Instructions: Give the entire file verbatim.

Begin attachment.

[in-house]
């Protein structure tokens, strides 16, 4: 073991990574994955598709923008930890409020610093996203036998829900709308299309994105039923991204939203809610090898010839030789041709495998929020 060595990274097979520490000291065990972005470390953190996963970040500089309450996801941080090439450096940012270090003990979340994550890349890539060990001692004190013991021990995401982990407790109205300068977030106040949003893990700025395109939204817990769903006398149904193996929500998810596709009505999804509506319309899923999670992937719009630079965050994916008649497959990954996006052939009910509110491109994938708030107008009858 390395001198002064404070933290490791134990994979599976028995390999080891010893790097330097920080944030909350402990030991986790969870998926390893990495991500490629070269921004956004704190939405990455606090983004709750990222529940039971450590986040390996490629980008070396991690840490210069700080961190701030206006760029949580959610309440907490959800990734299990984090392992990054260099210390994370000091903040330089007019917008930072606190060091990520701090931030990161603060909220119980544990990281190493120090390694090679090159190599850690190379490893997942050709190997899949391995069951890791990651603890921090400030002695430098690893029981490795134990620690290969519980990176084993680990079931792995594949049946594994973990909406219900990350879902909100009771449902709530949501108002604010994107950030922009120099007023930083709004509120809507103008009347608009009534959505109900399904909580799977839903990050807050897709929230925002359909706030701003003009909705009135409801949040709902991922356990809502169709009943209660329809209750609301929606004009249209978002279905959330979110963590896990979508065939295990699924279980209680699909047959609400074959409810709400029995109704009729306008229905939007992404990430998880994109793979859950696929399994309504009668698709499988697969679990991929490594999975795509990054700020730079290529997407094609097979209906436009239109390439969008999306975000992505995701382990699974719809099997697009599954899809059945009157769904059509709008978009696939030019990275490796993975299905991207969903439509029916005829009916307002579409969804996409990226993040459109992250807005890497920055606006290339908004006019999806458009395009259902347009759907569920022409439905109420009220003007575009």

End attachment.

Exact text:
[in-house]
């Protein structure tokens, strides 16, 4: 073991990574994955598709923008930890409020610093996203036998829900709308299309994105039923991204939203809610090898010839030789041709495998929020 060595990274097979520490000291065990972005470390953190996963970040500089309450996801941080090439450096940012270090003990979340994550890349890539060990001692004190013991021990995401982990407790109205300068977030106040949003893990700025395109939204817990769903006398149904193996929500998810596709009505999804509506319309899923999670992937719009630079965050994916008649497959990954996006052939009910509110491109994938708030107008009858 390395001198002064404070933290490791134990994979599976028995390999080891010893790097330097920080944030909350402990030991986790969870998926390893990495991500490629070269921004956004704190939405990455606090983004709750990222529940039971450590986040390996490629980008070396991690840490210069700080961190701030206006760029949580959610309440907490959800990734299990984090392992990054260099210390994370000091903040330089007019917008930072606190060091990520701090931030990161603060909220119980544990990281190493120090390694090679090159190599850690190379490893997942050709190997899949391995069951890791990651603890921090400030002695430098690893029981490795134990620690290969519980990176084993680990079931792995594949049946594994973990909406219900990350879902909100009771449902709530949501108002604010994107950030922009120099007023930083709004509120809507103008009347608009009534959505109900399904909580799977839903990050807050897709929230925002359909706030701003003009909705009135409801949040709902991922356990809502169709009943209660329809209750609301929606004009249209978002279905959330979110963590896990979508065939295990699924279980209680699909047959609400074959409810709400029995109704009729306008229905939007992404990430998880994109793979859950696929399994309504009668698709499988697969679990991929490594999975795509990054700020730079290529997407094609097979209906436009239109390439969008999306975000992505995701382990699974719809099997697009599954899809059945009157769904059509709008978009696939030019990275490796993975299905991207969903439509029916005829009916307002579409969804996409990226993040459109992250807005890497920055606006290339908004006019999806458009395009259902347009759907569920022409439905109420009220003007575009």